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I have to process a file with 1 Million domains lines call:

1m.txt

And now my script that is verifying the lines contained in 1m.txt:

cat out.txt > advance.txt 2> /dev/null
cat 1m.txt | xargs -I {} -P 100 sh -c "if ! grep --quiet {} advance.txt; then if host {} >/dev/null; then echo OK {}; else echo DIE {}; fi; fi" >> out.txt

What this script does is that if it is interrupted (ctrl + c) and restarted, it starts from the last line processed. If there are 1000 lines, the restart is fast when interrupting the process on the line 200. But 1 million lines and interrupting the process on the line 500k takes hours

Is there a way to make it more efficient?

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    Yes. Not write it in shellscript. Use the tool appropriate for the job. May 14, 2021 at 1:34
  • 2
    You seem to be grepping advance.txt 1 million times, and when you find that a domain was not yet processed, you call host. You could try grep -v -f 1m.txt advance.txt, replacing one million small greps with a single huge grep. The resulting list is the domains that still need processing (please double-check my logic). May 14, 2021 at 1:38
  • @berndbausch thanks I appreciate your contribution
    – acgbox
    May 14, 2021 at 13:05

1 Answer 1

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So your current logic is "For each line in 1m.txt, see if it is already in advance.txt. If not then process it and add it to out.txt. When the job is started update advance.txt with all the lines in out.txt'.

The problem with this is that as more lines are added to advance.txt the more lines each line have to be compared. As a worst case if every line had been processed then each of the million lines in 1m.txt will need to be checked to see if it is in advance.txt. On average you need to compare half the lines in advance.txt, so this will require 1,000,000*500,000 or 500,000,000,000 (500 billion) compares.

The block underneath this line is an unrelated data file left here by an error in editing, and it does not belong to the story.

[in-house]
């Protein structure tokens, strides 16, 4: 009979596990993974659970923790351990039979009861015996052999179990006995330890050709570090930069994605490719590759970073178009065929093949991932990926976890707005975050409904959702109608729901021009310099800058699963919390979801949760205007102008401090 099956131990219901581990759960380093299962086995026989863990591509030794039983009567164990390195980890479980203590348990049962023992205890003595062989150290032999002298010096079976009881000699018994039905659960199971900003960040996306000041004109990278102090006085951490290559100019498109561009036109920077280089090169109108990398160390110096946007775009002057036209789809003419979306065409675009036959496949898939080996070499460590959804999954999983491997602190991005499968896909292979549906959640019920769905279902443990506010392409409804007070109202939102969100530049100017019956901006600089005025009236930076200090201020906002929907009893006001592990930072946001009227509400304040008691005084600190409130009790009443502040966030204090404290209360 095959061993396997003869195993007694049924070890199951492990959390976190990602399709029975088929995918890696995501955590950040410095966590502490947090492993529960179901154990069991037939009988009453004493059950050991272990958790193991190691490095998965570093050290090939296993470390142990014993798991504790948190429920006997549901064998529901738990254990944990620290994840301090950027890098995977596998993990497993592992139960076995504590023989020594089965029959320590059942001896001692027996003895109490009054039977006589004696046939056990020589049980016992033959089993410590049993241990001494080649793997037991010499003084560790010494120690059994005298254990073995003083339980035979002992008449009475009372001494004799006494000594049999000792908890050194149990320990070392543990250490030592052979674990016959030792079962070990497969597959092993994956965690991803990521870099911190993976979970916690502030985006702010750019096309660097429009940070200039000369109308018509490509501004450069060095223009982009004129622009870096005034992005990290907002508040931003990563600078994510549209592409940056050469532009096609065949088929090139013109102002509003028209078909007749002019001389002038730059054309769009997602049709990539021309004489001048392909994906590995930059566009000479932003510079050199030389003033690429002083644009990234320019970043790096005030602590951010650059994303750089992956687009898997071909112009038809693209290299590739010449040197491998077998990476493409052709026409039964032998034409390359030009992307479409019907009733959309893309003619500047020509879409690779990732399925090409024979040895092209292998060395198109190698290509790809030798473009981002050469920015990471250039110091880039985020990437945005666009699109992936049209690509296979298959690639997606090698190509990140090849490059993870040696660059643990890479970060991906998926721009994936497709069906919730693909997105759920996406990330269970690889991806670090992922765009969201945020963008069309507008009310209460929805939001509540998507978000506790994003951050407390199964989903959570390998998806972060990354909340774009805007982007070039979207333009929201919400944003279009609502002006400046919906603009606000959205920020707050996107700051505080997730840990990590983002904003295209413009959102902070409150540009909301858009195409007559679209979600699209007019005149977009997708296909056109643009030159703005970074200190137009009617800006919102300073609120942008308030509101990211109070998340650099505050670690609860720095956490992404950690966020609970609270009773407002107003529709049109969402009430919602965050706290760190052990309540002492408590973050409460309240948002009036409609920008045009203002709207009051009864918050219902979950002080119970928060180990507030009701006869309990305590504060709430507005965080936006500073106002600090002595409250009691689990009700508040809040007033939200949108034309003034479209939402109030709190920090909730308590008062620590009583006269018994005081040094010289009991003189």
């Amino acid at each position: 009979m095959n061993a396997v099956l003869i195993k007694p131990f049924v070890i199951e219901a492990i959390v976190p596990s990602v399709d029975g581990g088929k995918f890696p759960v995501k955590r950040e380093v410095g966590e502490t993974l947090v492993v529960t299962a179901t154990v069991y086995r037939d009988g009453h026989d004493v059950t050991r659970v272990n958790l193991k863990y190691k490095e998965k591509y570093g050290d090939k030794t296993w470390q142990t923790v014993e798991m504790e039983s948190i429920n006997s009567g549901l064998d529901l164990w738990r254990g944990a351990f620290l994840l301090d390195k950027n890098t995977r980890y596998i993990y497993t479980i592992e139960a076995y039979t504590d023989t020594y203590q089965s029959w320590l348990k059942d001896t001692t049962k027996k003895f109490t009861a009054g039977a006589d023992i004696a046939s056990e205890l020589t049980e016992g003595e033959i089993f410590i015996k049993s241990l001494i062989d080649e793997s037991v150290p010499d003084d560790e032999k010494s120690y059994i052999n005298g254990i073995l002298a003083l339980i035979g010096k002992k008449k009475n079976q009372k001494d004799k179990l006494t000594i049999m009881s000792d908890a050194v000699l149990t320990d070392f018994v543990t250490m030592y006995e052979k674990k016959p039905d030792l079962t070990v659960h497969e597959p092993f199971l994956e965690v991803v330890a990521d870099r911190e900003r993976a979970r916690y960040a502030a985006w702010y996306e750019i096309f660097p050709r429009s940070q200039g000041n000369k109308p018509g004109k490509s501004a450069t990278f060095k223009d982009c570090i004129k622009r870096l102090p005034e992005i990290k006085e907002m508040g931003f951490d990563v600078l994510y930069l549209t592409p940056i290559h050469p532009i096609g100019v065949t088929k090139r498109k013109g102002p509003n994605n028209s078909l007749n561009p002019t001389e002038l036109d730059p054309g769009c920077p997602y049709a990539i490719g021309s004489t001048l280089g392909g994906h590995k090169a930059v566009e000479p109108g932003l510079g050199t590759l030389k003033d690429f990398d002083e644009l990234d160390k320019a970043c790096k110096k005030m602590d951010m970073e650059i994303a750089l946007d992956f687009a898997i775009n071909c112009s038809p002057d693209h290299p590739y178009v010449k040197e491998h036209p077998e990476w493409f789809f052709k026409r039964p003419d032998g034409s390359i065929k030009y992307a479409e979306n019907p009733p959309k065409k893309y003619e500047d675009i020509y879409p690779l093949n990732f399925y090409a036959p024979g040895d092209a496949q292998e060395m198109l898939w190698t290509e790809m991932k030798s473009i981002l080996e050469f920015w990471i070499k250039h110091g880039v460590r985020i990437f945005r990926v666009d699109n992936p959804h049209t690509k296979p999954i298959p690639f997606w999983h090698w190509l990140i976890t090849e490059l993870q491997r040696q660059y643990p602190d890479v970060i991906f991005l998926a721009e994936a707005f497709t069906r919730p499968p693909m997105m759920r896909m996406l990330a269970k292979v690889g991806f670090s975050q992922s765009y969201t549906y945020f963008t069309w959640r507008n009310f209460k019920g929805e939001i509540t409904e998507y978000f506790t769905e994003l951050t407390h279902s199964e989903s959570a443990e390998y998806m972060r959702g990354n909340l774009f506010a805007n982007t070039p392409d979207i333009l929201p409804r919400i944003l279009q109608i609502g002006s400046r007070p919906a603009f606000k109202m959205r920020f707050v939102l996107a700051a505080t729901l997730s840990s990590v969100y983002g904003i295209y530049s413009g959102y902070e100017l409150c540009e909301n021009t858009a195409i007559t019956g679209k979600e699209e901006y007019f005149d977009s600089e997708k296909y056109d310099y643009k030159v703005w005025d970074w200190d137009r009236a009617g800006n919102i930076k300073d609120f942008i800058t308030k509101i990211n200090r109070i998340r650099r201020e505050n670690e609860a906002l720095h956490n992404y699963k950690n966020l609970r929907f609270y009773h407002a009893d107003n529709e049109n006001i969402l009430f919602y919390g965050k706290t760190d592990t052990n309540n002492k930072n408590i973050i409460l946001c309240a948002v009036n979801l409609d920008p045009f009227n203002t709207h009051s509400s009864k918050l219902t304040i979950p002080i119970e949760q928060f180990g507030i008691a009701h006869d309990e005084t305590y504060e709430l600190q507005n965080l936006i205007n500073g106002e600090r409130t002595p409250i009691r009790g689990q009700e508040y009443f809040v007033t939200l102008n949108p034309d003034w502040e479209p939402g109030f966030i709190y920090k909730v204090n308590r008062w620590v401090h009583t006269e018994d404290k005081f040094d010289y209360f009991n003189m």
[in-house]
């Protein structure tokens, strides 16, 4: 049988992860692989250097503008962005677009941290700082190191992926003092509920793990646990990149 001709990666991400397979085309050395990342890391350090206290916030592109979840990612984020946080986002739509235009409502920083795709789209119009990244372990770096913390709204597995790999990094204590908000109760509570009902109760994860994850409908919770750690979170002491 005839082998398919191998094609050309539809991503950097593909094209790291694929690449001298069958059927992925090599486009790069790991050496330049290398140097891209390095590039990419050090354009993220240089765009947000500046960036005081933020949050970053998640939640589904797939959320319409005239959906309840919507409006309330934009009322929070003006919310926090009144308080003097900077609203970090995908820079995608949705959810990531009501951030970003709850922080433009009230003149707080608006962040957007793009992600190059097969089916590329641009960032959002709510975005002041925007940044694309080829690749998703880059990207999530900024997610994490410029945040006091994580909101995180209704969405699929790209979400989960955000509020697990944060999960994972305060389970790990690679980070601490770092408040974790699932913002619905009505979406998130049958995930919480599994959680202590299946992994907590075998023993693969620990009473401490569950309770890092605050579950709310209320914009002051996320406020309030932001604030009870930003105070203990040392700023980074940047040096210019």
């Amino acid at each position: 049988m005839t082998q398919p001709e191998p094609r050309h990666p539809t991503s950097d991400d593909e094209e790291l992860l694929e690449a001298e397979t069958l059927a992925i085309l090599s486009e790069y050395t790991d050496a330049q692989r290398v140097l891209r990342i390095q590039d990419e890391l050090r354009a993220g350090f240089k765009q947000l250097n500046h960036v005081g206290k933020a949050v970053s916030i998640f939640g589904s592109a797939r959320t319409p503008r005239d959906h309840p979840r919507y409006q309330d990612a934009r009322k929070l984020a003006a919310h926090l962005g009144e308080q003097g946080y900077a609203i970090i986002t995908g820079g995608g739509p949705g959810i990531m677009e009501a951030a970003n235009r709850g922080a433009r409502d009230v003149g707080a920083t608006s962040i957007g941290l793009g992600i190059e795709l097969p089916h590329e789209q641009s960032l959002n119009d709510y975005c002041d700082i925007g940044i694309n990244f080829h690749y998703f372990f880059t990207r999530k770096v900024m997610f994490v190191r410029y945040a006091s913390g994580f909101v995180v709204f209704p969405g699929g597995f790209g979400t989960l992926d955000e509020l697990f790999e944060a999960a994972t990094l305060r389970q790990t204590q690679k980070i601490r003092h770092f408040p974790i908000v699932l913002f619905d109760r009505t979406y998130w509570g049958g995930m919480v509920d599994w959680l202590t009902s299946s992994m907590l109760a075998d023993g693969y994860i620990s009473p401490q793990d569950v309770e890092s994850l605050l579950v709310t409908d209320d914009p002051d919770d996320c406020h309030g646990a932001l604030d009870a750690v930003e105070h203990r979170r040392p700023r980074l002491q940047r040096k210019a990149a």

If you were not processing things in parallel a straight forward way to handle this would be to find the last line in out.txt, and skip all the lines in 1m.txt up to that point. e.g.

# Pipe the output of the if/then/else/fi construct to xargs.
# use the if/then/else/fi to select the input.
# Use '-s' to see if the file exists and has non zero size.
 if [ -s out.txt ] ; then
    # we have some existing data
    # Get the host from the last line
    # delete anything that is not the last line
    # remove the DIE/OK. quote anything not alphabetic with a backslash.
   lasthost="$(sed '$!d;s/^\(DIE\|OK\) //;s/[^0-9a-zA-Z]/\\&/g' out.txt)"
   # get the lines from 1m.txt from after the matched host
   # uses GNU sed extension to start at line "0"
   sed "0,/^$lasthost\$/d" 1m.txt
 else
   # no existing data, so just copy the 1m.txt using cat
   cat 1m.txt
 fi | xargs -I {} sh -c "if host {} >/dev/null; then echo OK {}; else echo DIE {}; fi" >> out.txt

However you are processing things in parallel. Since host can take very variable amounts of time to return a value, the input can be significantly rearranged. A faster way to see if the host has been already seen is needed. The standard way is to use a hash table of some kind. One way is to use awk.

 if [ -s out.txt ] ; then
    # we have some existing data. Process the two files given
    # for the first file set the entries of the seen array to 1
    # for the second file print out the hosts which have not been seen. 
    awk 'FNR==NR {seen[$2]=1;next} seen[$1]!=1' out.txt 1m.txt
 else
   cat 1m.txt
 fi | xargs -I {} -P 100 sh -c "if host {} >/dev/null; then echo OK {}; else echo DIE {}; fi" >> out.txt
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  • magnificent, thanks
    – acgbox
    May 14, 2021 at 12:59

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